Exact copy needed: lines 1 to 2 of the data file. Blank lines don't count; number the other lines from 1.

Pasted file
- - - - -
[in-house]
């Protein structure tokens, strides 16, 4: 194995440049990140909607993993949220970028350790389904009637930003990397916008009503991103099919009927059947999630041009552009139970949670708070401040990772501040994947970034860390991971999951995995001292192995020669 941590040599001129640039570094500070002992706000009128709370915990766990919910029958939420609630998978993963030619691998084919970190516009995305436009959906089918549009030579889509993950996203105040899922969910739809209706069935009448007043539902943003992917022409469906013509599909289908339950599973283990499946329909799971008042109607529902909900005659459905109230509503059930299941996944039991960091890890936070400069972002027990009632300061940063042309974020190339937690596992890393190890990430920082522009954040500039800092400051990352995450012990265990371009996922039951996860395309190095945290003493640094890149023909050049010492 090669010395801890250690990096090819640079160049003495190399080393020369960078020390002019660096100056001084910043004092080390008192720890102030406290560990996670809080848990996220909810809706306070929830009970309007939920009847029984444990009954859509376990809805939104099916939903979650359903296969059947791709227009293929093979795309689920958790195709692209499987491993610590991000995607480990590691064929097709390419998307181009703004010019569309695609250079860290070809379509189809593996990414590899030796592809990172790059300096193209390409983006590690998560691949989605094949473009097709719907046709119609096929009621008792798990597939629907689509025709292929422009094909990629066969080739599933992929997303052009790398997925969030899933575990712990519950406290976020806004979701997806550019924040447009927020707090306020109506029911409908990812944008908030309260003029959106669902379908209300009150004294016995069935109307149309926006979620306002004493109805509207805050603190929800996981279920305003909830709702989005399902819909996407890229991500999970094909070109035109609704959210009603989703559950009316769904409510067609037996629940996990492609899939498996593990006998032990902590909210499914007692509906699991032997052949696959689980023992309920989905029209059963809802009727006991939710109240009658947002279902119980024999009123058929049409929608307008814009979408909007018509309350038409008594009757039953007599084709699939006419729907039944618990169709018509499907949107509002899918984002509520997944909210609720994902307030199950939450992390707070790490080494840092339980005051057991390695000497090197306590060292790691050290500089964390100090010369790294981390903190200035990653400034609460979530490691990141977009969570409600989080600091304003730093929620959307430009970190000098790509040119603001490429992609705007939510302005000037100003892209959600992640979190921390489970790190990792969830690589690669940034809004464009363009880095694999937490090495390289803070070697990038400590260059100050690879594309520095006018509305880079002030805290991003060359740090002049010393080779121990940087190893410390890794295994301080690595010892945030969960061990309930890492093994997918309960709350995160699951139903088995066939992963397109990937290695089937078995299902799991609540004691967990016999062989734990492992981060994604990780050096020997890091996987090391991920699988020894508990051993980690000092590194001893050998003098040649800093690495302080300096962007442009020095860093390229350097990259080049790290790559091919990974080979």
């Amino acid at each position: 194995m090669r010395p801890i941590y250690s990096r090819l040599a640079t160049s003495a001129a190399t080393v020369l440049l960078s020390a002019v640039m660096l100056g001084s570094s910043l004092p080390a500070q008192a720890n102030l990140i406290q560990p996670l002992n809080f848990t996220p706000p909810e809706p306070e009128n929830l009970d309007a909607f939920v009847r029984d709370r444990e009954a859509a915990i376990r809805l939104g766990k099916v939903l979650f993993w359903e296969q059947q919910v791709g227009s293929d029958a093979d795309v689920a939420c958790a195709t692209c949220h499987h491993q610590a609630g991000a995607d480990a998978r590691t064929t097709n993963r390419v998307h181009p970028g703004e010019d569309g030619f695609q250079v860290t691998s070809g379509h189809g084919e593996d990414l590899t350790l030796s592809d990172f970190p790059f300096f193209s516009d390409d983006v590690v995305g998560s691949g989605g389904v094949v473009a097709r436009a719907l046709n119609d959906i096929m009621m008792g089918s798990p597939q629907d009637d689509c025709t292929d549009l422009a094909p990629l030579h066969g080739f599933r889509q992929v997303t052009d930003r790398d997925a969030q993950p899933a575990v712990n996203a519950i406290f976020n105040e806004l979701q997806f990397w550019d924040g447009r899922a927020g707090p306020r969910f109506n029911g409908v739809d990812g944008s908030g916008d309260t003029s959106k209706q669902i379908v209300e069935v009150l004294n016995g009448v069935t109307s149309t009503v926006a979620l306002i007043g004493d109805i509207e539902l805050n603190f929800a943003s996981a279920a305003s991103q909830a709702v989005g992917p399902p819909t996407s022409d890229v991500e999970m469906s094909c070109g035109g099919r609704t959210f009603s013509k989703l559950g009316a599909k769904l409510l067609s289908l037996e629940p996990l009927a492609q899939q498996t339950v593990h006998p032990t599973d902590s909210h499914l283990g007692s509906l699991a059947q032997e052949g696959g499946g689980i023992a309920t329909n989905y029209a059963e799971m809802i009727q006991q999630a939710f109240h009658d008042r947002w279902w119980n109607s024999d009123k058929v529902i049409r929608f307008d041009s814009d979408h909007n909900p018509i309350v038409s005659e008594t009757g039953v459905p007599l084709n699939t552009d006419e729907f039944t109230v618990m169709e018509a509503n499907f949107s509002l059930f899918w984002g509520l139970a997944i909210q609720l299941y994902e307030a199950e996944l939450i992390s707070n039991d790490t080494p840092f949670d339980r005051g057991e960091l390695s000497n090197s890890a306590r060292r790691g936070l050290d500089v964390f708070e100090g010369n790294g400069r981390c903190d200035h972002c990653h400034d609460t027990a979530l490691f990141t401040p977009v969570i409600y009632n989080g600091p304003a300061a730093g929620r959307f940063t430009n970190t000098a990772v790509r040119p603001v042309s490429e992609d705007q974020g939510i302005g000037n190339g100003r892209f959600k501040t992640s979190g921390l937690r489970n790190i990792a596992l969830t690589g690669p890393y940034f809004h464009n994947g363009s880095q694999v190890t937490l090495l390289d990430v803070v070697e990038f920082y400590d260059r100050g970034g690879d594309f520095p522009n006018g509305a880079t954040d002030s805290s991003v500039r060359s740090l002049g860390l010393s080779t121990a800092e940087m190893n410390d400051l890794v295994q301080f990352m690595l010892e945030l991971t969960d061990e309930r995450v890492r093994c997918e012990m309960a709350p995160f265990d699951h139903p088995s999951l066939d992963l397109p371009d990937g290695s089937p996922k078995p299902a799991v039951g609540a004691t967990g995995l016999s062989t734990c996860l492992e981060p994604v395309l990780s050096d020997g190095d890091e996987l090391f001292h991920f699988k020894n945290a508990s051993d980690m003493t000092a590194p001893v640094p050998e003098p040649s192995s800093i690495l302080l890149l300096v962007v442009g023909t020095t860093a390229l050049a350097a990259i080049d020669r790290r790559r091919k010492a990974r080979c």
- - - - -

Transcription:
[in-house]
């Protein structure tokens, strides 16, 4: 194995440049990140909607993993949220970028350790389904009637930003990397916008009503991103099919009927059947999630041009552009139970949670708070401040990772501040994947970034860390991971999951995995001292192995020669 941590040599001129640039570094500070002992706000009128709370915990766990919910029958939420609630998978993963030619691998084919970190516009995305436009959906089918549009030579889509993950996203105040899922969910739809209706069935009448007043539902943003992917022409469906013509599909289908339950599973283990499946329909799971008042109607529902909900005659459905109230509503059930299941996944039991960091890890936070400069972002027990009632300061940063042309974020190339937690596992890393190890990430920082522009954040500039800092400051990352995450012990265990371009996922039951996860395309190095945290003493640094890149023909050049010492 090669010395801890250690990096090819640079160049003495190399080393020369960078020390002019660096100056001084910043004092080390008192720890102030406290560990996670809080848990996220909810809706306070929830009970309007939920009847029984444990009954859509376990809805939104099916939903979650359903296969059947791709227009293929093979795309689920958790195709692209499987491993610590991000995607480990590691064929097709390419998307181009703004010019569309695609250079860290070809379509189809593996990414590899030796592809990172790059300096193209390409983006590690998560691949989605094949473009097709719907046709119609096929009621008792798990597939629907689509025709292929422009094909990629066969080739599933992929997303052009790398997925969030899933575990712990519950406290976020806004979701997806550019924040447009927020707090306020109506029911409908990812944008908030309260003029959106669902379908209300009150004294016995069935109307149309926006979620306002004493109805509207805050603190929800996981279920305003909830709702989005399902819909996407890229991500999970094909070109035109609704959210009603989703559950009316769904409510067609037996629940996990492609899939498996593990006998032990902590909210499914007692509906699991032997052949696959689980023992309920989905029209059963809802009727006991939710109240009658947002279902119980024999009123058929049409929608307008814009979408909007018509309350038409008594009757039953007599084709699939006419729907039944618990169709018509499907949107509002899918984002509520997944909210609720994902307030199950939450992390707070790490080494840092339980005051057991390695000497090197306590060292790691050290500089964390100090010369790294981390903190200035990653400034609460979530490691990141977009969570409600989080600091304003730093929620959307430009970190000098790509040119603001490429992609705007939510302005000037100003892209959600992640979190921390489970790190990792969830690589690669940034809004464009363009880095694999937490090495390289803070070697990038400590260059100050690879594309520095006018509305880079002030805290991003060359740090002049010393080779121990940087190893410390890794295994301080690595010892945030969960061990309930890492093994997918309960709350995160699951139903088995066939992963397109990937290695089937078995299902799991609540004691967990016999062989734990492992981060994604990780050096020997890091996987090391991920699988020894508990051993980690000092590194001893050998003098040649800093690495302080300096962007442009020095860093390229350097990259080049790290790559091919990974080979």